ScreenHunter_4503 Oct. 15 07.54 By Philip Soos and Paul D. Egan A perennial and divisive issue in politics and economics today is the matter of public debt. It is commonly asserted that rising public debt threatens the economy and needs to be reined in. Governments are often portrayed as ‘irrational’ actors when they incur a fiscal deficit, causing unnecessary inflation and interest rates to rise by borrowing to meet the shortfall. Private sector lending is supposedly ‘crowded out’ by lifting the cost of money and limiting access to a finite lending pool by government actors. A large stock of public debt and...
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New car sales jump

ScreenHunter_01 Apr. 17 11.28 By Leith van Onselen The Australian Bureau of Statistics (ABS) today released new motor vehicle sales for the month of September 2014, which registered a 2.9% seasonally adjusted jump in the number of sales, and a 0.8% increase over the year (see next table). Sales in September rose in all major jurisdictions across Australia. As shown in the below, new car sales are recovering after trending down since November 2012. Sales of Sports Utility Vehicles (4WDs) are particularly strong, partly offset by weakness in the other categories: Looking at the mainland states, you can see the...
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Westpac-Roy Morgan consumers diverge

ScreenHunter_4508 Oct. 15 11.29 An interesting divergence has appeared between the Westpac consumer sentiment index and the Roy Morgan consumer confidence index:   The 3 month moving average doesn't improve things: I have no explanation and a similar spread was apparent in 2010/11. It may say something about how unusual is the consumer's condition relative to...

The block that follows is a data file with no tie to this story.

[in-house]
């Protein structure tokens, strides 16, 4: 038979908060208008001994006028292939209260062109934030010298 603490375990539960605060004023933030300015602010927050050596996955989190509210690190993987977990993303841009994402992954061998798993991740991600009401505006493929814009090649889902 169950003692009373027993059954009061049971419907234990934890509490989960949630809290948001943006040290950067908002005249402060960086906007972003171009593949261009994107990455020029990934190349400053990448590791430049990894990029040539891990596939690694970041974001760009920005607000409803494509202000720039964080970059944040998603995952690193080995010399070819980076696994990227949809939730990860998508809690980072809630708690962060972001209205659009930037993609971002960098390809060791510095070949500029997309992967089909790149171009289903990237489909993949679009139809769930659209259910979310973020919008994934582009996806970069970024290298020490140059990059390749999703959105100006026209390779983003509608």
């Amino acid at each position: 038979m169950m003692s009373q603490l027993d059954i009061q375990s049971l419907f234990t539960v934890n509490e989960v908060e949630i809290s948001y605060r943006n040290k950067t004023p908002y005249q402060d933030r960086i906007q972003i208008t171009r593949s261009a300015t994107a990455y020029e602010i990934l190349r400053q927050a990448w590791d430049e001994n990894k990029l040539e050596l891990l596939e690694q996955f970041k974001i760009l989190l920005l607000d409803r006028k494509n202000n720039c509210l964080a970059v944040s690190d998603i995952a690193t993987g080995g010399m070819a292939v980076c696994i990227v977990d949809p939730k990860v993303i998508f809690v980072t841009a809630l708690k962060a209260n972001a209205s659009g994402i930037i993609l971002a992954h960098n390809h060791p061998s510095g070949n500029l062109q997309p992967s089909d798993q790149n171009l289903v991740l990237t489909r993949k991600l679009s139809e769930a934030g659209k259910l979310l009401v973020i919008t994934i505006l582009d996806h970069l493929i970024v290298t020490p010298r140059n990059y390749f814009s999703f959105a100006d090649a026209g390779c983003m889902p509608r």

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Consumers dour as house price hopes tank

sfwfs From Bill Evans: The Westpac Melbourne Institute Index of Consumer Sentiment rose by 0.9% from 94.0 in September to 94.8 in October. This is the eighth consecutive month that the index has printed below 100, indicating that pessimists have outnumbered optimists for eight consecutive months. That had followed sixteen months where the index had registered above 100 on all but one occasion. The current reading for the index is 1.2% below the average for those eight months indicating that while the index seems to be “stuck” in a pessimistic range there is no sign, at this stage,...
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Coalition completes ultimate betrayal of local workers

blood_hands By Leith van Onselen The Abbott Government yesterday announced sweeping changes to the 457 'temporary' work visa program to make it much easier for Australian businesses to import so-called skilled foreign workers. From The Australian: The application process for the temporary visa program would be streamlined and English language testing relaxed, Mr Abbott said. "We want it to be less burdensome for the businesses that are doing it," he told reporters in Canberra. "We want these to be a way of helping business to grow"... "There will be no dilution of the requirement that people be paid...
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Busted economy to sink VIC government?